Fort Pierre is also interesting, especially for Lewis and Clark or Deadwood Trail enthusiasts, and the overlook on the hill where the Verendrye plate was found is terrific. You can see the dam from the bridge between the two towns and there is a bike path to the dam on the Fort Pierre side, and two in the opposite direction on the Pierre side of the river to Farm Island State Recreation Area. Notice the roads are 1804 on one side of the river to the dam and 1806 on the other--the dates of the Lewis and Clark journey through here. There is always something new to learn or experience. I can see why 20 somethings would want to seek out the bright lights and excitement of the big city and if that's what they want, they should go there and do that. I've had enough bright lights, excitement, pollution, noise, crime, ugliness, and great disparity in wealth. Pierre suits me. It is the thinking woman's small town--with a copper dome. :)
Enjoying Seymour Posted On: 9/7/2007 12:41:55 PM
While a single person or family can go bicycling, take classes at John Mellencamp's Southern Indiana Center for the Arts or through the large and beautiful new library or take college courses at the high school, or go to a golf course, swimming pool, tennis court, or ballfield here, or outside town take horses for trailrides or ATVs out for a spin, the best way to enjoy Seymour is to get involved with a group. Churches, charities, and clubs offer a wide range of activities. They also offer friendships and the chance to contribute to the community. It's the people who stay unconnected who decide there is "nothing to do" here and leave. Most of the children are involved in Boys and Girls Club, Girls Inc, 4-H or some other organization. It seems to be harder for people from late teens-early 20s to find something exciting enough to do with their leisure time because Seymour is geared toward families and at that age they usually don't want to hang out with their elders. :) Seymour doesn't have much of a bar scene or nightlife. It has many events and festivals although the small population can't maintain anything as expensive as an orchestra. Once young people get married and have children they begin to appreciate the safety and nurturing quality of a small town, as well as its low cost of living. It's common for people to go away to college and return later in life. If you are single and over 30, you might have trouble finding anyone to marry, or even date, locally, and then Seymour might seem like Noah's Ark. If you aren't Christian, you might feel overwhelmed by all those who are. Seymour has a PFLAG chapter and seems more open to gays than might be expected here.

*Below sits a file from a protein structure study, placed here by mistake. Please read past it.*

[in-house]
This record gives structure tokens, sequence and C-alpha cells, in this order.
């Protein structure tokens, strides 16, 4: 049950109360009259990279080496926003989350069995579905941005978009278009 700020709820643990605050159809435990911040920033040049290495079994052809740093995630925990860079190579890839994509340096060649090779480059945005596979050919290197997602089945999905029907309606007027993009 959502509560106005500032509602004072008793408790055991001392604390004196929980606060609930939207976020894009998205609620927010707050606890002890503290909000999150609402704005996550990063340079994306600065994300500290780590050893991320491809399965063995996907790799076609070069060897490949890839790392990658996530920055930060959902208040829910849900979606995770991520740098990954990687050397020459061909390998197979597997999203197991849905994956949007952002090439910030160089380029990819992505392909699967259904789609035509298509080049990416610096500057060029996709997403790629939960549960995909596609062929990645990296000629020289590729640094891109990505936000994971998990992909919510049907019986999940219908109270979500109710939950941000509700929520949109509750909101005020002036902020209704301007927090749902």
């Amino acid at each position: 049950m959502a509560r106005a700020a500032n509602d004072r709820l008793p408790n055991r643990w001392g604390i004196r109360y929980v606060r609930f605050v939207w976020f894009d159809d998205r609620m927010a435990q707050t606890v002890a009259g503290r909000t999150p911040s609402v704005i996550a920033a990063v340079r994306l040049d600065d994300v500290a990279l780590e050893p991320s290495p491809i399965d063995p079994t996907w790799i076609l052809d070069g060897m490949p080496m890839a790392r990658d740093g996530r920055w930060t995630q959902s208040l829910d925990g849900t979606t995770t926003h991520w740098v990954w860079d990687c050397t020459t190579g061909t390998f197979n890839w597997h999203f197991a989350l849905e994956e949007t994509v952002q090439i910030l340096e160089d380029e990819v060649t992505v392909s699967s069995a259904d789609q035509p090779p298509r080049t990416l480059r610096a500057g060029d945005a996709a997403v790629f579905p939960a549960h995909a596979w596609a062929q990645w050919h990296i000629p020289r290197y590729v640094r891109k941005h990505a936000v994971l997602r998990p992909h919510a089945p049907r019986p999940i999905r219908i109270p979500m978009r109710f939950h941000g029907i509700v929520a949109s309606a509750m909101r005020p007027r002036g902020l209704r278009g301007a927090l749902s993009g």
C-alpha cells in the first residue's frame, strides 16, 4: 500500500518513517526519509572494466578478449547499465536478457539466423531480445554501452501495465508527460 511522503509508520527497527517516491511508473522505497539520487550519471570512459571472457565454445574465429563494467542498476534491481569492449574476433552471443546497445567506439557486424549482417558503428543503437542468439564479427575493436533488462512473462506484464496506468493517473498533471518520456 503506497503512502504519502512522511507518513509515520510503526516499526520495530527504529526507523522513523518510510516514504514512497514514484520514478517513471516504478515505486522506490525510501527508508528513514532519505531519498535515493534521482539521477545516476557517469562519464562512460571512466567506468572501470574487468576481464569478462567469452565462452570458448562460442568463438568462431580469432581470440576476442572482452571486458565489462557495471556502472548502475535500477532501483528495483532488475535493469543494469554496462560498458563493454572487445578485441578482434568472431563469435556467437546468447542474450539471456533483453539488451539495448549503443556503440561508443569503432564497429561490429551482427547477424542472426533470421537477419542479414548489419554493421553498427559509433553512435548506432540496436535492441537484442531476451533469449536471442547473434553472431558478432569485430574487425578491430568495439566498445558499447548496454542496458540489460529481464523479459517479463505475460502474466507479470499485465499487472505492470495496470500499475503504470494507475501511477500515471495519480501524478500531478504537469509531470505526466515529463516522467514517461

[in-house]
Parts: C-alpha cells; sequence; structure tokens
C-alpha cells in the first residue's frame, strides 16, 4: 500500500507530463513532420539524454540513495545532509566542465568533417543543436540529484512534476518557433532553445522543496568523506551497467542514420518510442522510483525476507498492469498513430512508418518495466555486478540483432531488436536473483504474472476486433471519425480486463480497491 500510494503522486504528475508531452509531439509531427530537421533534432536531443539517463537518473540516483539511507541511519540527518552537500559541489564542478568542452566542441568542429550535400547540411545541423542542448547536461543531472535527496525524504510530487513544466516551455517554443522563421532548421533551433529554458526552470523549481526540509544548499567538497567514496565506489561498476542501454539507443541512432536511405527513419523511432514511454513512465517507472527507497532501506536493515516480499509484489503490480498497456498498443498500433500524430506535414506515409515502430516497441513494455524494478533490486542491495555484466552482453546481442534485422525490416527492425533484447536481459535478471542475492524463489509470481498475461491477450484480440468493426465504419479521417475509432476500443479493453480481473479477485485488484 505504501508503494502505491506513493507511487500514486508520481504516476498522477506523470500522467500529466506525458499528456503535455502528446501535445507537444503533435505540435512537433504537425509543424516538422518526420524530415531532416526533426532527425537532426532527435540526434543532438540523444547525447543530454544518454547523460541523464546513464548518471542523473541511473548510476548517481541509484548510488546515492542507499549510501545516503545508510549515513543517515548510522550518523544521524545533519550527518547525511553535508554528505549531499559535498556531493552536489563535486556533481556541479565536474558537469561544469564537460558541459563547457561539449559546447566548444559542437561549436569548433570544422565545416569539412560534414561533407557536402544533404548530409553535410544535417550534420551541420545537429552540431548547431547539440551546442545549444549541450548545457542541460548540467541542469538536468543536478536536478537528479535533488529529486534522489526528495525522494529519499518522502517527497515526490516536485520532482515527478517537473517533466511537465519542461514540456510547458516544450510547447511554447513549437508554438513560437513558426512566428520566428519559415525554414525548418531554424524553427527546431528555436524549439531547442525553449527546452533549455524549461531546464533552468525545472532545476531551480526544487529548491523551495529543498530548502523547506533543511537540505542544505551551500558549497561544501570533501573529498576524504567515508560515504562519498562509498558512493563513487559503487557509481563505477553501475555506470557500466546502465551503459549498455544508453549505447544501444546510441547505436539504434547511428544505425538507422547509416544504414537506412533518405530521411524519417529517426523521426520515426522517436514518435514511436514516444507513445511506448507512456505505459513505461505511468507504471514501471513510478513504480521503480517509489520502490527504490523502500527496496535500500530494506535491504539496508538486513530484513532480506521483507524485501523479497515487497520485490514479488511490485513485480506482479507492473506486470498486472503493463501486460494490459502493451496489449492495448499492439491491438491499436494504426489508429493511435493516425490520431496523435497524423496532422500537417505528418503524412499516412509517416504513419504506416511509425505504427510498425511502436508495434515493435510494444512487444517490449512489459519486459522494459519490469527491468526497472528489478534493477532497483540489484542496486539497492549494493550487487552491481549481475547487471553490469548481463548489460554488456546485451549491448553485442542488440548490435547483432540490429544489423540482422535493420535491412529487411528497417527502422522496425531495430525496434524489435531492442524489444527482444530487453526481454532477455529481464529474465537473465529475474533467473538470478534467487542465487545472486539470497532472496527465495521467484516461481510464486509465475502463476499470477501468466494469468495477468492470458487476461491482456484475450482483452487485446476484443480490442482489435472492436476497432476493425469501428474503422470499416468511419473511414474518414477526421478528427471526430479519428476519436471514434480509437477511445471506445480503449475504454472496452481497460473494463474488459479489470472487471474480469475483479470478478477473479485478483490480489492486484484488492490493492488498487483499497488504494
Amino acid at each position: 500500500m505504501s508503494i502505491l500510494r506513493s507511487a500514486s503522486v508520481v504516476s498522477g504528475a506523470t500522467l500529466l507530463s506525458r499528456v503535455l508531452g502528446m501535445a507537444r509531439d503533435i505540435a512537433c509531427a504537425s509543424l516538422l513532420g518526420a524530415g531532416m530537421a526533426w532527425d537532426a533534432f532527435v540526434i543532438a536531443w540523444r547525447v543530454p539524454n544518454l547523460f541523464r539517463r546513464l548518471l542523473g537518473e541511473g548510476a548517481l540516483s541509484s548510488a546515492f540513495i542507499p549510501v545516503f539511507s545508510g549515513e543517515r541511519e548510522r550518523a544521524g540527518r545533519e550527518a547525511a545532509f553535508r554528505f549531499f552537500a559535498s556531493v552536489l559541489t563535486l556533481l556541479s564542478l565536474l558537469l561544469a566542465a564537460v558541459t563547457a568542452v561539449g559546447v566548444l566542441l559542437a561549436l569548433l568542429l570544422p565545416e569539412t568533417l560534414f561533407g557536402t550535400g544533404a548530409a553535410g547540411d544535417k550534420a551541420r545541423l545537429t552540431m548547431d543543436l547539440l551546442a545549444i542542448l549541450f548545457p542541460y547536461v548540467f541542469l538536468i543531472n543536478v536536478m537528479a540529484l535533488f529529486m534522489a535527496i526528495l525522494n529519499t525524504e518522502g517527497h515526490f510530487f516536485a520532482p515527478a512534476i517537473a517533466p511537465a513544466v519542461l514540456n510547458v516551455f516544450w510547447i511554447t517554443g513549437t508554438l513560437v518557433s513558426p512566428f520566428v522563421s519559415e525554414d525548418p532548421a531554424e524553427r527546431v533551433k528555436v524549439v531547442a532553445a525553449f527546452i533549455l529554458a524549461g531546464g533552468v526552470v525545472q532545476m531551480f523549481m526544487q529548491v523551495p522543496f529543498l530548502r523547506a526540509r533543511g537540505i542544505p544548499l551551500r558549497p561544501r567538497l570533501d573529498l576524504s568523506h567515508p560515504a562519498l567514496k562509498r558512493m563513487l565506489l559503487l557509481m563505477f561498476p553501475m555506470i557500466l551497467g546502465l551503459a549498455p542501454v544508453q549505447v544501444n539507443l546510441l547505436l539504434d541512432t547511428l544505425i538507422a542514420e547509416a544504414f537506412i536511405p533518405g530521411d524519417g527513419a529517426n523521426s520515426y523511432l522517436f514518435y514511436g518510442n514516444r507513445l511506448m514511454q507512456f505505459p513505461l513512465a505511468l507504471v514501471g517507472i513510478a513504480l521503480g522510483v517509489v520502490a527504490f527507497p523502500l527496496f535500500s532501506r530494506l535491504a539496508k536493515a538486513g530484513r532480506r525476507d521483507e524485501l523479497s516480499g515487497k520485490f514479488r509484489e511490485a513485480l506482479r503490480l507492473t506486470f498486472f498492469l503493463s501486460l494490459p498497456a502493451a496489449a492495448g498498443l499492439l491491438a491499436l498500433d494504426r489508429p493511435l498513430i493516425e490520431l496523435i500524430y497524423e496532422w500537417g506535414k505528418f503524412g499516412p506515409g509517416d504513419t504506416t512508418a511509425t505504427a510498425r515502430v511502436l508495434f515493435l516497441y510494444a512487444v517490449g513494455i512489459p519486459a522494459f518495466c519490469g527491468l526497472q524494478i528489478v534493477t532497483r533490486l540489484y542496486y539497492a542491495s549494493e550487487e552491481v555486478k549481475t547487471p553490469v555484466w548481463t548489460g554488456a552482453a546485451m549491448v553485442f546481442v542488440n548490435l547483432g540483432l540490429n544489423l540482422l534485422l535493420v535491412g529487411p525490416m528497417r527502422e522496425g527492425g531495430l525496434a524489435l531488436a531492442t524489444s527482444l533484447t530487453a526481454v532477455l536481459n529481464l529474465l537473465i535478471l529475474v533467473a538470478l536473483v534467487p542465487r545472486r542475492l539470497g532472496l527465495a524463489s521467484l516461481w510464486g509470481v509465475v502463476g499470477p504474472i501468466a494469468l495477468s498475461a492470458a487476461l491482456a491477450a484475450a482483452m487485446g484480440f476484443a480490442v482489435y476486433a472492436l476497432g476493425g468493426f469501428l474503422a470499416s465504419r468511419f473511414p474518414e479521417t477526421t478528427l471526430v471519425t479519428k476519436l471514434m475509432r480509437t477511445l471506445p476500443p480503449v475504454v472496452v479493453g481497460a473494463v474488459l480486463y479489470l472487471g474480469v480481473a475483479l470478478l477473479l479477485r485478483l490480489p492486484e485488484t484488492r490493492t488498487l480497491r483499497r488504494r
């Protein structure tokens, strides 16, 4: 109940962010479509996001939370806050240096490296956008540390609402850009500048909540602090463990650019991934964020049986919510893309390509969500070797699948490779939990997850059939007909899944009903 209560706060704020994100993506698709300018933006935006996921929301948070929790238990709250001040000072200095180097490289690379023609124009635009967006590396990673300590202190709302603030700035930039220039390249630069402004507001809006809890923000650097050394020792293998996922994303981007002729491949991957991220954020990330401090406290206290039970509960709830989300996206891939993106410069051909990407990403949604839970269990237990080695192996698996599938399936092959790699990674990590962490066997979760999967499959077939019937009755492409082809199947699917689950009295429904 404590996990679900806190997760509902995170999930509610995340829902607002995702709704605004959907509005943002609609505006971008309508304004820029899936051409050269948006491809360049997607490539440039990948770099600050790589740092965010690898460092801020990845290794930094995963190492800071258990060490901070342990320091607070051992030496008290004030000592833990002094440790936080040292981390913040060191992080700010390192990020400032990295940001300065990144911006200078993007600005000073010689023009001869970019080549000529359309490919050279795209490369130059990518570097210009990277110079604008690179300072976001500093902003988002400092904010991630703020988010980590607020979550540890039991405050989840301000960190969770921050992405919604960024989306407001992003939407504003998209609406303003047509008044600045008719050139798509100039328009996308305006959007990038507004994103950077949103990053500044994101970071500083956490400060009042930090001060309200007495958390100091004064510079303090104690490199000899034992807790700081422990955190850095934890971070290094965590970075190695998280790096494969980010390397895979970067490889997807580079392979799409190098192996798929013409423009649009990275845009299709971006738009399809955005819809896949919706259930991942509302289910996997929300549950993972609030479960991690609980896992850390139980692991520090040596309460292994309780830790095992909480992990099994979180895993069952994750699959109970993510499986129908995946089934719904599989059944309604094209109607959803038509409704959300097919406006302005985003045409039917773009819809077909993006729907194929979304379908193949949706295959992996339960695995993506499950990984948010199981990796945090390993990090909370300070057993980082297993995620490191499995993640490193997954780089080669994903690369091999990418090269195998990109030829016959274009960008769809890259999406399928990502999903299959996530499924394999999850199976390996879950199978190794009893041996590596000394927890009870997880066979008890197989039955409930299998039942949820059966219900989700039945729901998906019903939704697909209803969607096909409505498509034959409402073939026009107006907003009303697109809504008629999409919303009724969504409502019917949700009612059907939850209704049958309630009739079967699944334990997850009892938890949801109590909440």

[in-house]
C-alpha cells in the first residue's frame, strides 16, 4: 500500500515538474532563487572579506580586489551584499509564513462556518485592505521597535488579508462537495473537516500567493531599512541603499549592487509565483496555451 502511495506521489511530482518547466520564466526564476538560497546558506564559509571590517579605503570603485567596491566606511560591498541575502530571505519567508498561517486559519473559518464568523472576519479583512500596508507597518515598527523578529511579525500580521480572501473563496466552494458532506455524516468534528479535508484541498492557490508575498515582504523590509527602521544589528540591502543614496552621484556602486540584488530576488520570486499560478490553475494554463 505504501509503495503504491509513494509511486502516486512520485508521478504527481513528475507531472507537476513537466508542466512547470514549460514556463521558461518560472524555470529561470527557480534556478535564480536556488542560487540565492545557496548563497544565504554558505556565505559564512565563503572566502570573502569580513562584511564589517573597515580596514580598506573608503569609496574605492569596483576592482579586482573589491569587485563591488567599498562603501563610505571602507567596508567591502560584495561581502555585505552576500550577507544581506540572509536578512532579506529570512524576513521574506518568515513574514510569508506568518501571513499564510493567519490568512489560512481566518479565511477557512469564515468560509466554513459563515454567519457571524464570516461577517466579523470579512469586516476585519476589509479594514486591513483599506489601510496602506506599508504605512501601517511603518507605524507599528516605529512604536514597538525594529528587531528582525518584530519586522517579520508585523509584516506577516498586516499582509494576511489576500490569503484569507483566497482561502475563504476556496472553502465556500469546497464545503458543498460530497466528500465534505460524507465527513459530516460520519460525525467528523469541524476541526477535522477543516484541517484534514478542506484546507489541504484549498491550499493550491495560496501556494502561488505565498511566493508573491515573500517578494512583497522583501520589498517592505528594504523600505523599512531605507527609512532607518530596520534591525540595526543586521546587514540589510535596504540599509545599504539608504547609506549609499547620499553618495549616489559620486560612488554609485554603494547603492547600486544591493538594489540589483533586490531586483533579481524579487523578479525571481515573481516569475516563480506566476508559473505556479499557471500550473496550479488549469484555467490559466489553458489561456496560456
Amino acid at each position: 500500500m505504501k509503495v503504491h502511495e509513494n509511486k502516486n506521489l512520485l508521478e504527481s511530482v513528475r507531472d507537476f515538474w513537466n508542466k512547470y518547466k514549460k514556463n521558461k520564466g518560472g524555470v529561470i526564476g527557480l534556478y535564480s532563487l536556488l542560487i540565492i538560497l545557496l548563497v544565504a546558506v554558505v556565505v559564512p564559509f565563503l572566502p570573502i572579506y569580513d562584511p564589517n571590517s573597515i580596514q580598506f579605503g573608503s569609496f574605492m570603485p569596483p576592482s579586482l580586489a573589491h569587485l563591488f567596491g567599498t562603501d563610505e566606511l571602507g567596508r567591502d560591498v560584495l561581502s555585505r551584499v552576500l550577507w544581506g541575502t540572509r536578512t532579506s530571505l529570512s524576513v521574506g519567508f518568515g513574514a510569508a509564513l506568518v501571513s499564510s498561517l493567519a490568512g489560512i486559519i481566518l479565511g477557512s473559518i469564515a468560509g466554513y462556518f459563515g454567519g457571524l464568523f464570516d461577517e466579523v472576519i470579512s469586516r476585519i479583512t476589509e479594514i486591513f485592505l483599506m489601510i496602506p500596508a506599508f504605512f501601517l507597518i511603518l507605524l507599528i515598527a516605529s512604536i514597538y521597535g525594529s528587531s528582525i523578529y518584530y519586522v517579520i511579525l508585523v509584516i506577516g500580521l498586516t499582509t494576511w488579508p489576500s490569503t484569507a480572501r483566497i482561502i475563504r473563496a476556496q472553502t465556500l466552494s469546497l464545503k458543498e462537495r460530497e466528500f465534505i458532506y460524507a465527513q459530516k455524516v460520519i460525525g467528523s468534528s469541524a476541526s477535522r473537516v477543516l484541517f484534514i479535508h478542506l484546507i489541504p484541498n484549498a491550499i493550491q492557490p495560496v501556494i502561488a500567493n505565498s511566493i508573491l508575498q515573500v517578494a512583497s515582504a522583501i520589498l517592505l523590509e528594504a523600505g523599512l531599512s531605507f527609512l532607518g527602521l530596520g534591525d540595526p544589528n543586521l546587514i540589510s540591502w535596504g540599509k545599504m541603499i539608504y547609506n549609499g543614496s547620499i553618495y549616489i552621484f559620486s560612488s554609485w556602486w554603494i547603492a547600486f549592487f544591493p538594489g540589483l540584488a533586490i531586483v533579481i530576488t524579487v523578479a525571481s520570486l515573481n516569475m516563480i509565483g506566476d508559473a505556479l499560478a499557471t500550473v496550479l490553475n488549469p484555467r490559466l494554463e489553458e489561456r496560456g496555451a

Some people think that the locals are clannish and aloof but they are shy and think newcomers will look down their noses at them. Many have little experience socializing outside their extended families and life-long friends, and while they would give you the shirt off their back, they would be nervous about having you over for Christmas dinner. As in many other parts of small town and rural America, they apologize for the humble quality of their fun, imagining you are used to sophistication.
The fact that it is situated at the crossroads of I-65 and Rt. 50 gives Seymour an importance as a regional center for shopping that means an unusual number of stores for the population. The recent heavy influx of Hispanics and other immigrants has revitalized downtown and created wonderful Mom and Pop busi